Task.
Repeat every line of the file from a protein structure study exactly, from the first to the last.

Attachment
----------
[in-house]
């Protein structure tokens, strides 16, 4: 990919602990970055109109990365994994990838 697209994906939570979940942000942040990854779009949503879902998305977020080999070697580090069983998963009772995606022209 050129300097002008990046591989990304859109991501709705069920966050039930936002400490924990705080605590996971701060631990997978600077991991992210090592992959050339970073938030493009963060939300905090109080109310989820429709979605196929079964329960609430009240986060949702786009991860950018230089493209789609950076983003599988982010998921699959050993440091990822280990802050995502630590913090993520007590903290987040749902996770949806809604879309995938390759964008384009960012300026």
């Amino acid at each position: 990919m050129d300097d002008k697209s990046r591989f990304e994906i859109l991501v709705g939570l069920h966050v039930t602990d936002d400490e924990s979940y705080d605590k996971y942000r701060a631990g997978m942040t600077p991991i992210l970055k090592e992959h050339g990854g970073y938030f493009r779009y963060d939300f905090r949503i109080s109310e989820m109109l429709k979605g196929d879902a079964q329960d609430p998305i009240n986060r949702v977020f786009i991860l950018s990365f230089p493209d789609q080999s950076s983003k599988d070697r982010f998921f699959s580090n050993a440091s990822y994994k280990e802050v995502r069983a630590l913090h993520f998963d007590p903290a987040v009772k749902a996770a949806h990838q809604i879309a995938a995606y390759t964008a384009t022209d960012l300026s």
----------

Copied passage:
[in-house]
């Protein structure tokens, strides 16, 4: 990919602990970055109109990365994994990838 697209994906939570979940942000942040990854779009949503879902998305977020080999070697580090069983998963009772995606022209 050129300097002008990046591989990304859109991501709705069920966050039930936002400490924990705080605590996971701060631990997978600077991991992210090592992959050339970073938030493009963060939300905090109080109310989820429709979605196929079964329960609430009240986060949702786009991860950018230089493209789609950076983003599988982010998921699959050993440091990822280990802050995502630590913090993520007590903290987040749902996770949806809604879309995938390759964008384009960012300026």
């Amino acid at each position: 990919m050129d300097d002008k697209s990046r591989f990304e994906i859109l991501v709705g939570l069920h966050v039930t602990d936002d400490e924990s979940y705080d605590k996971y942000r701060a631990g997978m942040t600077p991991i992210l970055k090592e992959h050339g990854g970073y938030f493009r779009y963060d939300f905090r949503i109080s109310e989820m109109l429709k979605g196929d879902a079964q329960d609430p998305i009240n986060r949702v977020f786009i991860l950018s990365f230089p493209d789609q080999s950076s983003k599988d070697r982010f998921f699959s580090n050993a440091s990822y994994k280990e802050v995502r069983a630590l913090h993520f998963d007590p903290a987040v009772k749902a996770a949806h990838q809604i879309a995938a995606y390759t964008a384009t022209d960012l300026s």